Can Prescription Toenail Fungus Medication Cause Liver Damage?
Many people suffer from toenail fungus at some point during their lives. When it strikes, the most common response is usually to visit a doctor for treatment. This will often involve prescribing powerful toenail fungus medications – but could these cause liver damage?
Many believe prescription medications for toenail fungus have the potential to cause more harm than good. This isn’t helped by the fact that labels for such medicines recommend that people with liver problems avoid them. But what are the alternatives?
Fortunately, mild infections can be cleared up by over-the-counter medicines. These are less harmful to your body but can be equally effective at treating the problem.
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How Can Toenail Fungus Medications Cause Liver Damage?
When you take oral medication, it must be broken down by the liver once it enters your blood stream. This goes for all medications – not just those designed to treat toenail fungus. Unsurprisingly this can put a lot of strain on your liver.
It is believed that toenail fungus medications can sometimes cause increased levels of liver enzymes in the serum. These are also known as aminotransferases. A notable increase in aminotransferases can cause some issues, including:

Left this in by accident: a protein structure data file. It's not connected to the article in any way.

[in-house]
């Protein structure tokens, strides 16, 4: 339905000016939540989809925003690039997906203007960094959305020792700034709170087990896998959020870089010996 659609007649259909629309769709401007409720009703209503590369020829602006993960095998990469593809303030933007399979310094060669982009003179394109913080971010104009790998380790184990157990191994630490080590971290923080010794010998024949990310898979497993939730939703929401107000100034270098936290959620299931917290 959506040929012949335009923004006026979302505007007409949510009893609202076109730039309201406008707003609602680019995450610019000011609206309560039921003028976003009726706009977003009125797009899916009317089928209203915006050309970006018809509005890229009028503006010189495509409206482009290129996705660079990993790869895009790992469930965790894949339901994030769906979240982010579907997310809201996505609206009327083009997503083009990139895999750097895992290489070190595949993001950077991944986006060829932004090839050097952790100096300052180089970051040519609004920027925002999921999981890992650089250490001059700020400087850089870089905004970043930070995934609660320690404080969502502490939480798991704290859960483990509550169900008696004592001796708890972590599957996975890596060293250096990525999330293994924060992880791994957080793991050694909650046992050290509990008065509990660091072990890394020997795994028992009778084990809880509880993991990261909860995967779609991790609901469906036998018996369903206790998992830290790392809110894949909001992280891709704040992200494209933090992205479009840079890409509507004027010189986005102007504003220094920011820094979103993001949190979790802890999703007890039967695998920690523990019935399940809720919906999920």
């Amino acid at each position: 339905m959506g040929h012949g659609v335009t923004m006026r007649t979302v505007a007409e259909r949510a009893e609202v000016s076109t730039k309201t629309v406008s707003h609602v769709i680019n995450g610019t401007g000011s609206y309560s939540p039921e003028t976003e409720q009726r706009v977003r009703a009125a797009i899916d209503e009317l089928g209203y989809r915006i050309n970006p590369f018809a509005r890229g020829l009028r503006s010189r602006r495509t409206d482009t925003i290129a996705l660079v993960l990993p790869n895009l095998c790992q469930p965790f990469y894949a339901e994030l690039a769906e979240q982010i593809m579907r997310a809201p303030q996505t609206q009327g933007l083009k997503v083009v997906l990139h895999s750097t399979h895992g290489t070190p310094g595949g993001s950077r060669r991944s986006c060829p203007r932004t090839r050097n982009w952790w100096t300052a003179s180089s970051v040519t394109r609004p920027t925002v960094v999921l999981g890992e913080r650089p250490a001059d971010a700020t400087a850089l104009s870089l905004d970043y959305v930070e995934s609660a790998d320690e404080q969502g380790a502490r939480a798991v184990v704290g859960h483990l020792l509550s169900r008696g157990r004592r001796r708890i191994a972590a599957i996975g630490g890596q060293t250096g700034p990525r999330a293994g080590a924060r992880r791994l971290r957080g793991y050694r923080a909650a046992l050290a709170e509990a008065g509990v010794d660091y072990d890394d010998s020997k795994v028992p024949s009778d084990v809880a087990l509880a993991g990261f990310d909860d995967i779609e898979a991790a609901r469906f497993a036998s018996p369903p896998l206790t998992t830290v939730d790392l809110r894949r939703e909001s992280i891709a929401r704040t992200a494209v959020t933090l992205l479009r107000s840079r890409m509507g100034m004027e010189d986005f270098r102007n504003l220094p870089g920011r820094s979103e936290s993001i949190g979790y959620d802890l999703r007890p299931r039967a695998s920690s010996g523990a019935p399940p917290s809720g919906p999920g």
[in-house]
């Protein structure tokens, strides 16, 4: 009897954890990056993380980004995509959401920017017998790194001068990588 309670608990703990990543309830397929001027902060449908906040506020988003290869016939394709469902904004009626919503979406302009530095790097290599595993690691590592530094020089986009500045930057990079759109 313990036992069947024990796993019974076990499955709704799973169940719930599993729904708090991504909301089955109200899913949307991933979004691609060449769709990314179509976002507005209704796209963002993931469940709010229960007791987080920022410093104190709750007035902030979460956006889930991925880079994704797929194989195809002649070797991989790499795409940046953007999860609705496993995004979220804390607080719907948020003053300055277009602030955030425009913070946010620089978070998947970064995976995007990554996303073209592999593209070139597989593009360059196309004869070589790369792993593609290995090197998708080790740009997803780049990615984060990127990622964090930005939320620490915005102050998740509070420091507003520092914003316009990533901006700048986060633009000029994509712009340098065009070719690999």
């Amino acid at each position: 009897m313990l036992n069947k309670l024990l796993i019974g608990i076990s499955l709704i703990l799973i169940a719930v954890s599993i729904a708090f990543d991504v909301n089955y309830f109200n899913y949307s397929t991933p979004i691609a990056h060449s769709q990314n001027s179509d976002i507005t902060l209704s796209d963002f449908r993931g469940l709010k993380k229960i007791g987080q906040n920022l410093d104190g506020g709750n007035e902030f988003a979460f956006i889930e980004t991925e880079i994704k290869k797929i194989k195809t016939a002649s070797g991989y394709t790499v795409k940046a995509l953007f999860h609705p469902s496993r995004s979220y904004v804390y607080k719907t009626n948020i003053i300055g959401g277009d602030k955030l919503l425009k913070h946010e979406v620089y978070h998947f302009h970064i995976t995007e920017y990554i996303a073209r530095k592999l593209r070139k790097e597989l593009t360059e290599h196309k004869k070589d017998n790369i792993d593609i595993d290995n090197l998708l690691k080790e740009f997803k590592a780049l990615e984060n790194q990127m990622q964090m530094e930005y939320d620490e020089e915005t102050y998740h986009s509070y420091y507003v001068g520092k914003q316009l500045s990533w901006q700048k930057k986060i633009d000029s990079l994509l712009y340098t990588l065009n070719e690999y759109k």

- Jaundice, where the skin turns yellow as the result of a build-up of toxins.
- Cell injury, where the building blocks of your body become damaged.
- An outbreak of rashes or allergic reactions.
- Autoantibody formation, where the body’s immune system begins attacking its own cells.
All of the above are either the cause or the result of acute liver damage. However, some people are more sensitive to the effects than others. But in any case, people with weak livers may consider avoiding such medications just in case.
The Symptoms of Toenail Fungus
Toenail fungus is a common, painful and uncomfortable ailment that can sometimes be difficult to treat. It is known medically as onychomycosis and manifests in some symptoms.
Fact: toenail fungus causes the big toenail to become thick and yellow, and in some cases to fall off.
Toenail fungus usually affects the big toes. The toenails become thick and turn a dark yellow color. Often, the nail will grow so thick that it cannot be cut with normal clippers. In severe or long-term cases, the big toenail may even fall off.
You may also see the toenail become flat or distorted in shape. It can also separate from the nail bed, which can be painful and unsightly. Some sufferers will also experience foul-smelling “toe jam” underneath the nail.
What Are The Main Causes of Toenail Fungus?
Toenail fungus is caused by a family of fungi called dermatophytes. Once the fungus has found its way onto your toenails, it feeds on the keratin protein that forms the nail. It can then reproduce, causing the spread of infection.
- Fact: 10% of Americans suffer from a toenail fungus infection. This statistic increases to 20% for the over-60s and 50% for the over-70s (according to Berkeley Wellness at the University of California).